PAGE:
2. Mandate the implementation of open data and interfaces across the public sector, central and local, to help expose and de-silo existing systems, processes and services. Using data and evidence, together with processes of continuous feedback, will help inform and improve policy making far more effectively than the endlessly repeated tactical focus on moving forms onto websites.
  3. Address government’s lack of memory and ability to see things through. A significant problem in both Westminster and Whitehall is the lack of memory of what has already been done before. This is compounded by the failure of both politicians and officials to see initiatives through. As a result, government is going in circles. For example, there have been repeated efforts since at least the early 2000s to map all government held data and to adopt consistent technical, security and privacy standards to enable these data to be accessed to support evidence-informed policy and more “joined-up” services centred on the citizen. Yet the recommendation from the Digital Economy Council[3] recently repeated the same idea again, demonstrating the lack of progress. Similarly, a recent publication about “new” data standards from the government’s Data Standards Authority[4] specifies the same standard already adopted by government two decades earlier.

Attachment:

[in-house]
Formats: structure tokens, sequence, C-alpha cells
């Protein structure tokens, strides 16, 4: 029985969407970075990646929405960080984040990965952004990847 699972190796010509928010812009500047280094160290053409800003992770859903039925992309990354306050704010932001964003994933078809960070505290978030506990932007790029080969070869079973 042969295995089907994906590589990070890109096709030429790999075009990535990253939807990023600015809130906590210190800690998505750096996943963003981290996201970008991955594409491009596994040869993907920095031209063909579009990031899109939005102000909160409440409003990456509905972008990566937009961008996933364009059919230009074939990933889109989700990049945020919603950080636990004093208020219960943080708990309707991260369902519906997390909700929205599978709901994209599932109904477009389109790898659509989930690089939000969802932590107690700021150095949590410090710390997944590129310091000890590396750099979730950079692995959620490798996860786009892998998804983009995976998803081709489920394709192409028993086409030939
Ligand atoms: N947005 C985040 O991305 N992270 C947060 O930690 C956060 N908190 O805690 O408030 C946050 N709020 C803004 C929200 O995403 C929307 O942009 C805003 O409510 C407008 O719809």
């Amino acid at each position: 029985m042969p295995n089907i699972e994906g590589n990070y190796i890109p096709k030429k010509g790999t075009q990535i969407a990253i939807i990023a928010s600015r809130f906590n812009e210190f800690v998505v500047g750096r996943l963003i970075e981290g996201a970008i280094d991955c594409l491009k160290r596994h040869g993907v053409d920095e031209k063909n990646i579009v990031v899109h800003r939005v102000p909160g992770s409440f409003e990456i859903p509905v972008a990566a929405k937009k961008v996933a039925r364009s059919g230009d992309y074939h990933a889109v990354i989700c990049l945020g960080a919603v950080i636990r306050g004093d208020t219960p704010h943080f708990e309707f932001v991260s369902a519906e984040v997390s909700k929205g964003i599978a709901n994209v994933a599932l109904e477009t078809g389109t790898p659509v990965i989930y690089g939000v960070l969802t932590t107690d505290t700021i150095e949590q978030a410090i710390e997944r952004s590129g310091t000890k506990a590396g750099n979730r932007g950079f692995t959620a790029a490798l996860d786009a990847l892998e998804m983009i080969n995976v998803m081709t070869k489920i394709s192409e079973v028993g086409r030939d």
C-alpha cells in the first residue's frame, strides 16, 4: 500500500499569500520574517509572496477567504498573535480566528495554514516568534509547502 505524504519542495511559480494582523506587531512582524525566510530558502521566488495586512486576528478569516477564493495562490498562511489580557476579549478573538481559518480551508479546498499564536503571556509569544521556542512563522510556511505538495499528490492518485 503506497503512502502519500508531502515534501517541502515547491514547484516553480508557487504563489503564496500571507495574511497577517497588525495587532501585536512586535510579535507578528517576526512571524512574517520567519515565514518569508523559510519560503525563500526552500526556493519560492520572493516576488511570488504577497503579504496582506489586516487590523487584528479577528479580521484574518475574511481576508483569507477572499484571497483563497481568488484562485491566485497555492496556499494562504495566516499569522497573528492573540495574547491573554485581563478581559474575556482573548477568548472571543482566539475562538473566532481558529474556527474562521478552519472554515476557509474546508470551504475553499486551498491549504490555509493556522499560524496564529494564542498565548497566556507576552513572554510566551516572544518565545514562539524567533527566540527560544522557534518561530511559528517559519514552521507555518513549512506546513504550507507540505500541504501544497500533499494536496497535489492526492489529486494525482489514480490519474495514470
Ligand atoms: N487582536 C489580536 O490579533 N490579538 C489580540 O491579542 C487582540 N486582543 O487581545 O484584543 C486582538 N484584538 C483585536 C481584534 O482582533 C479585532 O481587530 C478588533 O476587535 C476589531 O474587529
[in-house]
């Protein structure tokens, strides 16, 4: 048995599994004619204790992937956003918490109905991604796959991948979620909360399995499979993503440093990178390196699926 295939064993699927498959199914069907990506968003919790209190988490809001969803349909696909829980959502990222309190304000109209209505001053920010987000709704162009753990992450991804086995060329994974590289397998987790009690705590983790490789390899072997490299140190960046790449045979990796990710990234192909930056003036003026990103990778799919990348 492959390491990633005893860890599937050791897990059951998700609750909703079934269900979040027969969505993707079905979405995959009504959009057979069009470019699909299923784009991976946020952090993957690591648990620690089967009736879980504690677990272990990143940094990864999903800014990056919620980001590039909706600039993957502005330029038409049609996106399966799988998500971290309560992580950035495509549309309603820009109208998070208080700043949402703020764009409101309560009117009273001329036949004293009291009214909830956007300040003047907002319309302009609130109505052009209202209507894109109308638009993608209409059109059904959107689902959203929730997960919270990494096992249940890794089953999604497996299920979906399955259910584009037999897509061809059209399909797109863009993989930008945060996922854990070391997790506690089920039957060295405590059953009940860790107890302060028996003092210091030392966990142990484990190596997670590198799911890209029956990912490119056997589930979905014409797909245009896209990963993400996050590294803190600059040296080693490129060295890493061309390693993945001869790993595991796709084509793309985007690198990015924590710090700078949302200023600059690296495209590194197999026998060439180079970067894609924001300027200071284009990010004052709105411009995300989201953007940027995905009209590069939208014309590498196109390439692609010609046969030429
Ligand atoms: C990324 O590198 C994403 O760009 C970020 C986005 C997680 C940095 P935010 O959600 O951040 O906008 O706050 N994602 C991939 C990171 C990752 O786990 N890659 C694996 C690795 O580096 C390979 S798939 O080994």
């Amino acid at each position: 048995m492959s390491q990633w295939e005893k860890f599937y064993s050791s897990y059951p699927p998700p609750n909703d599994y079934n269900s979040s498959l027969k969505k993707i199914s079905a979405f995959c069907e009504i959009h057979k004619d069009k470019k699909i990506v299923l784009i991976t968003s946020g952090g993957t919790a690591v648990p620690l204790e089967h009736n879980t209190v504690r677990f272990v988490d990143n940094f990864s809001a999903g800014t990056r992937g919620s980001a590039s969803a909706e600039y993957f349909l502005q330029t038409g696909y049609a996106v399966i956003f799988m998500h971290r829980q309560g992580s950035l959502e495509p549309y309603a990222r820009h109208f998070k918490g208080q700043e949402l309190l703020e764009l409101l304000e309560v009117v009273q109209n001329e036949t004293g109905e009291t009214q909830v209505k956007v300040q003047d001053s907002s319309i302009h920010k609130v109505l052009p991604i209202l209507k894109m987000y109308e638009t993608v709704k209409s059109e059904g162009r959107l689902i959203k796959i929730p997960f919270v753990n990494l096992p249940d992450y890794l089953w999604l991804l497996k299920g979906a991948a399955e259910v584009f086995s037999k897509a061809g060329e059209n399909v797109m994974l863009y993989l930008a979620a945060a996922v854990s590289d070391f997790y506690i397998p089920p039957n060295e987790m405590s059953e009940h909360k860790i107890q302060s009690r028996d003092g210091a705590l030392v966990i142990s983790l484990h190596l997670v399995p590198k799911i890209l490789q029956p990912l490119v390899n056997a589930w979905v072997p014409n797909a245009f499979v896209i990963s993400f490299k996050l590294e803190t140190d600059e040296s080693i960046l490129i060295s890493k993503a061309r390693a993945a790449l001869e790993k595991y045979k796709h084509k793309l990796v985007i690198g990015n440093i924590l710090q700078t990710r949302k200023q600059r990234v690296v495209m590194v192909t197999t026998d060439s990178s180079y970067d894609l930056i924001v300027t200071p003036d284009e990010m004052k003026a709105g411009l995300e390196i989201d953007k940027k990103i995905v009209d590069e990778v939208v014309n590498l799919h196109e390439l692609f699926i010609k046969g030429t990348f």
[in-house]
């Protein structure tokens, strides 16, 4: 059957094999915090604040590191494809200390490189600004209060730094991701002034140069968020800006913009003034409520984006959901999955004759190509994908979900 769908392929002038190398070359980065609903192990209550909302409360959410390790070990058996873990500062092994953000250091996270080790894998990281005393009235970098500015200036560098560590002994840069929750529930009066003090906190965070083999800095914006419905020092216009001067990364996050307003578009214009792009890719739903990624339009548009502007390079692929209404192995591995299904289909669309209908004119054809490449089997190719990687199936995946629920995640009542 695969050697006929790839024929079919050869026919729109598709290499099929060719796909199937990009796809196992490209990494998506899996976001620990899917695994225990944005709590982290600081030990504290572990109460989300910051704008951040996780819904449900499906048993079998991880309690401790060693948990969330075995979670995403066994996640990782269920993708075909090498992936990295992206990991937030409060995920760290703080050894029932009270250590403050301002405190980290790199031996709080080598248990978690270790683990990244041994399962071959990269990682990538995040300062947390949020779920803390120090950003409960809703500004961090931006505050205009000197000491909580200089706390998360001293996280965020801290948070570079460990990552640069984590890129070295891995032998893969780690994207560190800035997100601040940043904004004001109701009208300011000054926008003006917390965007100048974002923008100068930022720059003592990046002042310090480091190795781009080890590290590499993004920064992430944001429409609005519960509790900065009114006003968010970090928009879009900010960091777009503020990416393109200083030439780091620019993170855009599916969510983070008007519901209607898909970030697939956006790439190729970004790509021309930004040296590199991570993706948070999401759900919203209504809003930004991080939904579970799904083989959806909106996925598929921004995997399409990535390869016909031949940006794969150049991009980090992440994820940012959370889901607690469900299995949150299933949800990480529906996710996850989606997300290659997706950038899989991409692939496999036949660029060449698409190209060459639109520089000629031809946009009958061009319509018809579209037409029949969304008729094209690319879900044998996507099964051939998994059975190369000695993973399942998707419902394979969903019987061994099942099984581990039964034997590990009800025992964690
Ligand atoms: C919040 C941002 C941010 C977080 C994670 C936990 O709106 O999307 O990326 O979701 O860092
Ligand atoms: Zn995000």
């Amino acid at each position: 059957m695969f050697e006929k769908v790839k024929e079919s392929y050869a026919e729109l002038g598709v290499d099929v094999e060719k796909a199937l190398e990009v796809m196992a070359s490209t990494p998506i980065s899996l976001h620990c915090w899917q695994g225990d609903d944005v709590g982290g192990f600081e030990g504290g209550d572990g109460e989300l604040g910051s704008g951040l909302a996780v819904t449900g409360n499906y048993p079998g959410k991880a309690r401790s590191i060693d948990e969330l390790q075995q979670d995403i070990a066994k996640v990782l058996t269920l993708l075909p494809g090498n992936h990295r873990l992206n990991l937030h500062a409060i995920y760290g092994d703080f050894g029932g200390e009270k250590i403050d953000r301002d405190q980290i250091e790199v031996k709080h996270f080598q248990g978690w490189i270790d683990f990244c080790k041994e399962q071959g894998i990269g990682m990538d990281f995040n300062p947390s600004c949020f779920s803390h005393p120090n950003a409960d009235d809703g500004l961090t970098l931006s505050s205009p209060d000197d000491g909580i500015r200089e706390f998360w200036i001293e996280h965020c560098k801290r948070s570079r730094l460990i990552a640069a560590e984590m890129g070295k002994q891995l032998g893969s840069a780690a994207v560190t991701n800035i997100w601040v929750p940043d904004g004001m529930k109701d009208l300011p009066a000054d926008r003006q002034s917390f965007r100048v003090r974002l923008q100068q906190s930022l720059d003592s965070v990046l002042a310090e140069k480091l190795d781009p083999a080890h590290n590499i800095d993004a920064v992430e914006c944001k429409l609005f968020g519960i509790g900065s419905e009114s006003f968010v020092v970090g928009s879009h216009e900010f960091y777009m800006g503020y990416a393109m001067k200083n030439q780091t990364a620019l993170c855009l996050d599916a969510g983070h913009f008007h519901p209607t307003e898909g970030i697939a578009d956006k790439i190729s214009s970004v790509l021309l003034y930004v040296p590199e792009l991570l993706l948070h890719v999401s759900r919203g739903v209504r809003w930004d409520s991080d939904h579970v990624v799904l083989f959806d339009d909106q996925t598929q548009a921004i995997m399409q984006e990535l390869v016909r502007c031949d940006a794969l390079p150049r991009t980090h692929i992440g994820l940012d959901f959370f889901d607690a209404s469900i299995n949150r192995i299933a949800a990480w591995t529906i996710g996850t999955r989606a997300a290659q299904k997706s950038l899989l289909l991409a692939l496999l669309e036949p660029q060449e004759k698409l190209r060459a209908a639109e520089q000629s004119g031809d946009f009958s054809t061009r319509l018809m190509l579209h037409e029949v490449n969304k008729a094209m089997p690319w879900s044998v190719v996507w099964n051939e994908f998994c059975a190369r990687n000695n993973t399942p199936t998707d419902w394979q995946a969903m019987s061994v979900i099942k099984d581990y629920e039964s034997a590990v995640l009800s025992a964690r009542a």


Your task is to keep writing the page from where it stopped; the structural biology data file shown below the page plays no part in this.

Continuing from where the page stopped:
4. Analyse, understand and start tackling the technical debt[5] that inhibits large programmes in the public sector, with almost 50% of current government IT expenditure[6] maintaining legacy systems rather than implementing improvements.
  5. Cultivate better systems analysis, data analysis and design skills to help understand where policy needs improving or updating; and to identify what citizens, businesses and public sector employees need — rather than the decades-old focus on moving forms from paper to a screen.


#3 - Invest in a stronger digital infrastructure


  1. Invest in tidying up and removing legacy systems. Holding long-term budgets for maintenance and replacement of existing systems separate from departmental budgets and political priorities.
  2. Ensure better “tooling” for IT projects including systems development approaches and cloud-based platforms.
  3. Identify key capabilities that are replicable across government projects - then standardising and centralising their delivery and maintenance.